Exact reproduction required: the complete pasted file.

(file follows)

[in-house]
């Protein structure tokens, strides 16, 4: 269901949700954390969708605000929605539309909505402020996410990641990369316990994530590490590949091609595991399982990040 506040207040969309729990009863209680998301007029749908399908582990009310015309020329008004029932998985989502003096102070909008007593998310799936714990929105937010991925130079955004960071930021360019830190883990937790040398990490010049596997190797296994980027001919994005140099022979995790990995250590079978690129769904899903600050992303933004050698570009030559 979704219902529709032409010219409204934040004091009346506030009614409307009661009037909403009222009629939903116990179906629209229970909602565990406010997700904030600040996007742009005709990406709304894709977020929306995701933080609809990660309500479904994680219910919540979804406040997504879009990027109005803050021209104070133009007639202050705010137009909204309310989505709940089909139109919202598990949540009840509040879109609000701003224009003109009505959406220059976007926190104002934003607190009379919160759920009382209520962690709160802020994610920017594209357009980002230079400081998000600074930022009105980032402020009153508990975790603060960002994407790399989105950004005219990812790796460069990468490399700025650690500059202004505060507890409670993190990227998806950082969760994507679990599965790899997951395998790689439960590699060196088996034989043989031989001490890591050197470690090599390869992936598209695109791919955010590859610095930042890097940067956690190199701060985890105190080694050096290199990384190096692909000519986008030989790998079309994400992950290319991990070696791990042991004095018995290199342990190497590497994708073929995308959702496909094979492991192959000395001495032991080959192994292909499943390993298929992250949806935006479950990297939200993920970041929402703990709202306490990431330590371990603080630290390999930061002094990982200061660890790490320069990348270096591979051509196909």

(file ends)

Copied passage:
[in-house]
């Protein structure tokens, strides 16, 4: 269901949700954390969708605000929605539309909505402020996410990641990369316990994530590490590949091609595991399982990040 506040207040969309729990009863209680998301007029749908399908582990009310015309020329008004029932998985989502003096102070909008007593998310799936714990929105937010991925130079955004960071930021360019830190883990937790040398990490010049596997190797296994980027001919994005140099022979995790990995250590079978690129769904899903600050992303933004050698570009030559 979704219902529709032409010219409204934040004091009346506030009614409307009661009037909403009222009629939903116990179906629209229970909602565990406010997700904030600040996007742009005709990406709304894709977020929306995701933080609809990660309500479904994680219910919540979804406040997504879009990027109005803050021209104070133009007639202050705010137009909204309310989505709940089909139109919202598990949540009840509040879109609000701003224009003109009505959406220059976007926190104002934003607190009379919160759920009382209520962690709160802020994610920017594209357009980002230079400081998000600074930022009105980032402020009153508990975790603060960002994407790399989105950004005219990812790796460069990468490399700025650690500059202004505060507890409670993190990227998806950082969760994507679990599965790899997951395998790689439960590699060196088996034989043989031989001490890591050197470690090599390869992936598209695109791919955010590859610095930042890097940067956690190199701060985890105190080694050096290199990384190096692909000519986008030989790998079309994400992950290319991990070696791990042991004095018995290199342990190497590497994708073929995308959702496909094979492991192959000395001495032991080959192994292909499943390993298929992250949806935006479950990297939200993920970041929402703990709202306490990431330590371990603080630290390999930061002094990982200061660890790490320069990348270096591979051509196909």